by David Anderson
Again and again, Kinston officials exhorted residents of Mitchelltown — and other neighborhoods — to call the city if they see problems in their communities.
“The only thing that you can do wrong is not call us a second time, not call us a third time,” Public Safety Director Bill Johnson told the at least 25 residents who gathered in the fellowship hall of the Temple of Deliverance Worship Center on Wednesday.
The residents were there for the third Mitchelltown community meeting in the past six months — the first was held in late June 2011 after two homicides took place in the historic district within seven days of each other.
On Wednesday, Johnson, along with Community Development Planner Adam Short, City Manager Tony Sears, Mayor B.J. Murphy, Mitchelltown Preservation Society President Rose Clark and Temple of Deliverance Pastor Robert Brown spoke to residents about how they can work with city officials to fix neighborhood problems, and what ordinances and laws the city can use to tackle blight in Mitchelltown and other parts of Kinston.
“It’s not a Mitchelltown issue,” Sears said. “We have a city of Kinston issue.”
Sears, along with Short, told the audience the city needs stronger ordinances — and more money and people — to secure abandoned homes by boarding them up, to remove dilapidated houses, and lower the threshold of the value of repairs to a home, versus the home’s value, before demolition is required.
The current threshold requires the value of repairs to be 75 percent of a home’s value.
“The first step is, obviously, getting out of your own way,” said Sears, who told the audience there are more than 200 residential structures in Kinston which should be demolished.
The city manager added: “We have our own rules and regulations that we ourselves passed.”
He also noted the city has codes to secure abandoned commercial and industrial structures, but not residential.
Short talked about the state’s Urban Redevelopment Law, which gives cities the ability to set up redevelopment commissions to take care of blighted areas.
“This is a real document that can help our community,” Short said. “It gives our City Council (the authority) to take direct control of an area and make it what you, as citizens, want it to be.”
Sears said a timeline has not yet been set for implementing the Urban Redevelopment Law, because the members of the City Council must decide which policies they want to pursue, and how they want to dedicate funding and personnel.
“You won’t get a timetable until the council decides what policies they’ll put in place,” Sears said Thursday. “To be honest, it’ll take a couple months before we figure out what we want to do.”
Johnson, Sears and Short urged residents to call their offices — repeatedly if necessary — if they see a crime, a nuisance, a code violation on a property or other offense.
The Mitchelltown community has taken action to secure their neighborhood since the June homicides, such as designating block captains.
Judy Williams, who serves as block captain for Mitchell Street, said she was glad to see a greater police presence in the neighborhood, especially around the Tony’s Friendly Mart convenience store, which many residents point to as a source for trouble due to the large volume of alcohol sales.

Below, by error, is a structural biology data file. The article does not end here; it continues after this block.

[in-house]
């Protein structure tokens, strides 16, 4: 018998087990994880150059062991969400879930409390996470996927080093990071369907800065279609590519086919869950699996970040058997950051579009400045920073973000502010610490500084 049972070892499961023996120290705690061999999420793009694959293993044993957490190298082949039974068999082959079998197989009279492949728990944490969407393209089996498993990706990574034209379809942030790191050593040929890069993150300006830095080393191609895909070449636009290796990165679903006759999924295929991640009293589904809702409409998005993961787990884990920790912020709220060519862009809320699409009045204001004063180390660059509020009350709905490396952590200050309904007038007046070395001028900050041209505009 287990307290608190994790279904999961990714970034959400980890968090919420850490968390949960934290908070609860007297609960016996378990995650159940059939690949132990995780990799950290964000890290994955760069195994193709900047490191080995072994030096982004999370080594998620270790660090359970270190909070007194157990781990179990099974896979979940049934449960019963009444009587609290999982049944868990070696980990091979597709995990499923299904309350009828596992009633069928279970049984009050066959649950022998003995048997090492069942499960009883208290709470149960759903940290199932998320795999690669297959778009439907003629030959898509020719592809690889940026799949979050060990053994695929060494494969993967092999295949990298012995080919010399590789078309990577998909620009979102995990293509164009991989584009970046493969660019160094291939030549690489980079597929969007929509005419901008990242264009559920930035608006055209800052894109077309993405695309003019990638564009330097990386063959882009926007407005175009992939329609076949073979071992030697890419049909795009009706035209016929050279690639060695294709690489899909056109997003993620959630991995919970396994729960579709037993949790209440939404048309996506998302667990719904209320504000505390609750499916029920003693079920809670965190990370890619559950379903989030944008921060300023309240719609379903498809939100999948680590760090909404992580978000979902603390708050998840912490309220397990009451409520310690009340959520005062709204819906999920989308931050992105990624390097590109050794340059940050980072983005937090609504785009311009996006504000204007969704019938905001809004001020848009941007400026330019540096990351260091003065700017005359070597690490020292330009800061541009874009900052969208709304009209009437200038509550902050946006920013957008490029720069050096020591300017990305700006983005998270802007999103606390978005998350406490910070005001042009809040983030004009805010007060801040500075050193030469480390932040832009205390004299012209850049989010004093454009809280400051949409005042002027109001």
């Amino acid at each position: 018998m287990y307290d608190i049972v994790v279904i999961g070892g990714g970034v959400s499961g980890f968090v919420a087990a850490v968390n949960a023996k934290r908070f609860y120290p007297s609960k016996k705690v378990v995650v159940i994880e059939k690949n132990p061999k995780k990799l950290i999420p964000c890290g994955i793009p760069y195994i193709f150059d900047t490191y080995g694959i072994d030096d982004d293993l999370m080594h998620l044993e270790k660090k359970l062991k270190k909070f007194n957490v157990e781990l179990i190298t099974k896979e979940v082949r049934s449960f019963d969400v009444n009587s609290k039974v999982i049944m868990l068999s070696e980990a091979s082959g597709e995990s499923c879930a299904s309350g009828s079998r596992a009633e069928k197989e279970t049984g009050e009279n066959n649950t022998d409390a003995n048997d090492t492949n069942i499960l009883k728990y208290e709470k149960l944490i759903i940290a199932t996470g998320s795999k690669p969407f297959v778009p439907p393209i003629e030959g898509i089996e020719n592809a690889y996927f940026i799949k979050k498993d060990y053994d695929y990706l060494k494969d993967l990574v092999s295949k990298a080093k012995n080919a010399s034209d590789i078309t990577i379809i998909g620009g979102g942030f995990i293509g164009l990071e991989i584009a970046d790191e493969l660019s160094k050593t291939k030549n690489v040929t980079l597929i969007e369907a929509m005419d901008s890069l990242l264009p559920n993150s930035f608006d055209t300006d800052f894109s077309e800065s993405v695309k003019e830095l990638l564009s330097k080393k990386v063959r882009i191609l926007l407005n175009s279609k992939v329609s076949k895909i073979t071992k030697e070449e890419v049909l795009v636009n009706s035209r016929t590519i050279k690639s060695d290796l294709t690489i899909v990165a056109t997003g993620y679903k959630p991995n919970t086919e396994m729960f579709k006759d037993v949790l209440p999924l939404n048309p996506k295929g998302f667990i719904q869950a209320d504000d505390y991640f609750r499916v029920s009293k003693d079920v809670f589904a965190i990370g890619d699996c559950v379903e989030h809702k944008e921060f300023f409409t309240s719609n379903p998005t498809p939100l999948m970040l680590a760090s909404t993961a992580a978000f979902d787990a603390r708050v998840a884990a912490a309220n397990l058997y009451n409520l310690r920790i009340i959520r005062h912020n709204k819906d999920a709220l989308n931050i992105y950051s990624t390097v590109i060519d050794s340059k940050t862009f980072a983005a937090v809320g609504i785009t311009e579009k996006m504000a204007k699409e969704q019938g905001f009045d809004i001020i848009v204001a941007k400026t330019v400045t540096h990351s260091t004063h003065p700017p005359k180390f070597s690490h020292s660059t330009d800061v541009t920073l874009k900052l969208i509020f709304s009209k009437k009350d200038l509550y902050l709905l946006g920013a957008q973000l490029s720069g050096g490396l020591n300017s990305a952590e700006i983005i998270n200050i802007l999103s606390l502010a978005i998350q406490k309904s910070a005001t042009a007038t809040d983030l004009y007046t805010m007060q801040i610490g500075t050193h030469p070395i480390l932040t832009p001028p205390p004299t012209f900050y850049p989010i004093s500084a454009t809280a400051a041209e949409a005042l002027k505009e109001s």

“It seems like everybody is more comfortable sitting out on their front porches,” she said. “It’s working.”
Mitchelltown resident and City Councilman Sammy C. Aiken, who is also a block captain, gave a more sobering report on crimes that continue to plague the community’s residents.
Aiken said his home has been broken into three times in recent weeks, and noted one occasion the thieves took the flat-screen television from his mantle and put a certificate for his work as board chairman of Lenoir County Crimestoppers in its place.
“So they’ve got kind of a sense of humor about it,” he said.
Aiken also reported an individual attempting to open a halfway house in an area not zoned for it, an assault on a man who is a Vietnam veteran, a home invasion and the recent return of a man convicted of murdering a woman six years ago.
Johnson told residents to keep an eye on the former convict, but there was little police could do unless he broke the law again.
Residents also asked about greater street lighting for the neighborhood, whether the city’s youth curfew is still in effect — it is — and complained about some police officers who ride by incidents and do not bother to get out of their cars.
Johnson told residents to inform him if they see an officer not performing his or her duty, but the majority of Kinston officers are dedicated to their jobs.
“The bulk of the officers that serve you do not live in this community, but they come here every day,” he said.
Clark told audience members the Mitchelltown community needs to start meeting on its own, and allow city officials to work with other neighborhoods.
“Let’s see what we can do on our own, working with these officials,” she said.
David Anderson can be reached at 252-559-1077 or firstname.lastname@example.org. Follow him on Twitter at DavidFreePress.
City of Kinston residents should call the following to report issues:
For an emergency, call 911
Department of Public Safety main line: 252-939-3220
Director: Bill Johnson
Report suspicious activity: call 252-939-4020 or email email@example.com
City Manager Tony Sears: 252-939-3110
Community Development Planner Adam Short: 252-939-3269